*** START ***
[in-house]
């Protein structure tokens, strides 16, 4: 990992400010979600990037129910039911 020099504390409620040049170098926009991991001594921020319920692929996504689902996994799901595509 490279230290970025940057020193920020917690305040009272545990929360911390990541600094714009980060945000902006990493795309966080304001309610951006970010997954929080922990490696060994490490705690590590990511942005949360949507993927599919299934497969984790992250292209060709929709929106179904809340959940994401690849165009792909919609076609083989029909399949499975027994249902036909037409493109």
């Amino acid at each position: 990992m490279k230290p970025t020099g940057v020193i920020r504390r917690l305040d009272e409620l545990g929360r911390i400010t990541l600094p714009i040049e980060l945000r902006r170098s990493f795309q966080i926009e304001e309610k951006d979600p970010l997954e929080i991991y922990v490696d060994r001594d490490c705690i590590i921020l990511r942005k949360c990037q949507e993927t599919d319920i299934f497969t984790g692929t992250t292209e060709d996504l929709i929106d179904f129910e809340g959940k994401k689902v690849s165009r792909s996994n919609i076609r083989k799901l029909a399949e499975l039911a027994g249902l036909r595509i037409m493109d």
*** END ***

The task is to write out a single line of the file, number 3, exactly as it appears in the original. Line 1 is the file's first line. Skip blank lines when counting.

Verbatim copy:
């Amino acid at each position: 990992m490279k230290p970025t020099g940057v020193i920020r504390r917690l305040d009272e409620l545990g929360r911390i400010t990541l600094p714009i040049e980060l945000r902006r170098s990493f795309q966080i926009e304001e309610k951006d979600p970010l997954e929080i991991y922990v490696d060994r001594d490490c705690i590590i921020l990511r942005k949360c990037q949507e993927t599919d319920i299934f497969t984790g692929t992250t292209e060709d996504l929709i929106d179904f129910e809340g959940k994401k689902v690849s165009r792909s996994n919609i076609r083989k799901l029909a399949e499975l039911a027994g249902l036909r595509i037409m493109d």